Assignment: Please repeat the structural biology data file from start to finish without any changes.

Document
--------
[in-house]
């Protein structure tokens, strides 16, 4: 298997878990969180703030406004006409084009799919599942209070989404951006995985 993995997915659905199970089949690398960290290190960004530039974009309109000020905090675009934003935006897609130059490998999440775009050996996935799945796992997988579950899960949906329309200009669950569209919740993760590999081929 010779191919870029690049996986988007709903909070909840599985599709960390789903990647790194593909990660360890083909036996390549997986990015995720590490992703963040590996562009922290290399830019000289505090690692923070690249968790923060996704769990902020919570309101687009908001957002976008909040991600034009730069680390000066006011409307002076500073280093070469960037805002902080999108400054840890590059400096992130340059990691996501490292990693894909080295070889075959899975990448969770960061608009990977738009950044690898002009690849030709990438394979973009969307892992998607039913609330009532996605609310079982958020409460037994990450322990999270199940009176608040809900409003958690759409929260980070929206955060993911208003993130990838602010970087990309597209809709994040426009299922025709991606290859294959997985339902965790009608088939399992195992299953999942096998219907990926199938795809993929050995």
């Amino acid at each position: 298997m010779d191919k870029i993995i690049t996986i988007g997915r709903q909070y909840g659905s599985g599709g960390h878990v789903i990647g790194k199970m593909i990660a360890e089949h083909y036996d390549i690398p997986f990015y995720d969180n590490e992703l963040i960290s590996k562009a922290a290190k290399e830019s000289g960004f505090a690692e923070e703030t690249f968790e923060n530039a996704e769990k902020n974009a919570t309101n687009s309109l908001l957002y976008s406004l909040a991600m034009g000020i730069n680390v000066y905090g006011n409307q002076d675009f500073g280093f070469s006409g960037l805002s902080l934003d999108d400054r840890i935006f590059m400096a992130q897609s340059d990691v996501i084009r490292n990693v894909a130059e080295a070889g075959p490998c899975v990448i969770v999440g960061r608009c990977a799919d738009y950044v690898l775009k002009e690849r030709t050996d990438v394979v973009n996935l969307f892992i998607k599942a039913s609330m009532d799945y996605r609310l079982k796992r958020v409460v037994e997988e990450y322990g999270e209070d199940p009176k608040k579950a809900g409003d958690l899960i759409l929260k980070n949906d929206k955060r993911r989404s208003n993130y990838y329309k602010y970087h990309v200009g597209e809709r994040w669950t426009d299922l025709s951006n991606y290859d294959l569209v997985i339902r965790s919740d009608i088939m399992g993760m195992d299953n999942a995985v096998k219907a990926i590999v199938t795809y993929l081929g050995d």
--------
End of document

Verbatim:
[in-house]
């Protein structure tokens, strides 16, 4: 298997878990969180703030406004006409084009799919599942209070989404951006995985 993995997915659905199970089949690398960290290190960004530039974009309109000020905090675009934003935006897609130059490998999440775009050996996935799945796992997988579950899960949906329309200009669950569209919740993760590999081929 010779191919870029690049996986988007709903909070909840599985599709960390789903990647790194593909990660360890083909036996390549997986990015995720590490992703963040590996562009922290290399830019000289505090690692923070690249968790923060996704769990902020919570309101687009908001957002976008909040991600034009730069680390000066006011409307002076500073280093070469960037805002902080999108400054840890590059400096992130340059990691996501490292990693894909080295070889075959899975990448969770960061608009990977738009950044690898002009690849030709990438394979973009969307892992998607039913609330009532996605609310079982958020409460037994990450322990999270199940009176608040809900409003958690759409929260980070929206955060993911208003993130990838602010970087990309597209809709994040426009299922025709991606290859294959997985339902965790009608088939399992195992299953999942096998219907990926199938795809993929050995």
């Amino acid at each position: 298997m010779d191919k870029i993995i690049t996986i988007g997915r709903q909070y909840g659905s599985g599709g960390h878990v789903i990647g790194k199970m593909i990660a360890e089949h083909y036996d390549i690398p997986f990015y995720d969180n590490e992703l963040i960290s590996k562009a922290a290190k290399e830019s000289g960004f505090a690692e923070e703030t690249f968790e923060n530039a996704e769990k902020n974009a919570t309101n687009s309109l908001l957002y976008s406004l909040a991600m034009g000020i730069n680390v000066y905090g006011n409307q002076d675009f500073g280093f070469s006409g960037l805002s902080l934003d999108d400054r840890i935006f590059m400096a992130q897609s340059d990691v996501i084009r490292n990693v894909a130059e080295a070889g075959p490998c899975v990448i969770v999440g960061r608009c990977a799919d738009y950044v690898l775009k002009e690849r030709t050996d990438v394979v973009n996935l969307f892992i998607k599942a039913s609330m009532d799945y996605r609310l079982k796992r958020v409460v037994e997988e990450y322990g999270e209070d199940p009176k608040k579950a809900g409003d958690l899960i759409l929260k980070n949906d929206k955060r993911r989404s208003n993130y990838y329309k602010y970087h990309v200009g597209e809709r994040w669950t426009d299922l025709s951006n991606y290859d294959l569209v997985i339902r965790s919740d009608i088939m399992g993760m195992d299953n999942a995985v096998k219907a990926i590999v199938t795809y993929l081929g050995d």